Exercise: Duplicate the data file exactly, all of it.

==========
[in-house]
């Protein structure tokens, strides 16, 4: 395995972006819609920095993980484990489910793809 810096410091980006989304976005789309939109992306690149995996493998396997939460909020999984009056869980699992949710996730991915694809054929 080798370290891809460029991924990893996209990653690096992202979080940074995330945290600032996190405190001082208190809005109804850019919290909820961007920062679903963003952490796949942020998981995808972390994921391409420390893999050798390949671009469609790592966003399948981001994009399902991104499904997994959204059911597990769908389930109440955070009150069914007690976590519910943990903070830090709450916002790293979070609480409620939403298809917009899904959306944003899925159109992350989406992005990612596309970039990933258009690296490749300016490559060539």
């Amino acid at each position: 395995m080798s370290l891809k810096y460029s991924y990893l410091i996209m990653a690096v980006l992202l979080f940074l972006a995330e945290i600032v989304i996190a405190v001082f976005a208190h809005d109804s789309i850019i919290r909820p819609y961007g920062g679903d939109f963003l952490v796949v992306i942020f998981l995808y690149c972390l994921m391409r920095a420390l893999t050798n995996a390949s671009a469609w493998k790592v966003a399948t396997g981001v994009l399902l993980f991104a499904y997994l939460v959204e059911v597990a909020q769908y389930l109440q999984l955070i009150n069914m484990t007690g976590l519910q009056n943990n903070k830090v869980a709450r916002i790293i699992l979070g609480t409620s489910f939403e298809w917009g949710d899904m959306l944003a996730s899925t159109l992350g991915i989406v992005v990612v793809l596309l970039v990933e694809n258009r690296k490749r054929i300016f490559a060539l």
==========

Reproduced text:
[in-house]
């Protein structure tokens, strides 16, 4: 395995972006819609920095993980484990489910793809 810096410091980006989304976005789309939109992306690149995996493998396997939460909020999984009056869980699992949710996730991915694809054929 080798370290891809460029991924990893996209990653690096992202979080940074995330945290600032996190405190001082208190809005109804850019919290909820961007920062679903963003952490796949942020998981995808972390994921391409420390893999050798390949671009469609790592966003399948981001994009399902991104499904997994959204059911597990769908389930109440955070009150069914007690976590519910943990903070830090709450916002790293979070609480409620939403298809917009899904959306944003899925159109992350989406992005990612596309970039990933258009690296490749300016490559060539």
């Amino acid at each position: 395995m080798s370290l891809k810096y460029s991924y990893l410091i996209m990653a690096v980006l992202l979080f940074l972006a995330e945290i600032v989304i996190a405190v001082f976005a208190h809005d109804s789309i850019i919290r909820p819609y961007g920062g679903d939109f963003l952490v796949v992306i942020f998981l995808y690149c972390l994921m391409r920095a420390l893999t050798n995996a390949s671009a469609w493998k790592v966003a399948t396997g981001v994009l399902l993980f991104a499904y997994l939460v959204e059911v597990a909020q769908y389930l109440q999984l955070i009150n069914m484990t007690g976590l519910q009056n943990n903070k830090v869980a709450r916002i790293i699992l979070g609480t409620s489910f939403e298809w917009g949710d899904m959306l944003a996730s899925t159109l992350g991915i989406v992005v990612v793809l596309l970039v990933e694809n258009r690296k490749r054929i300016f490559a060539l």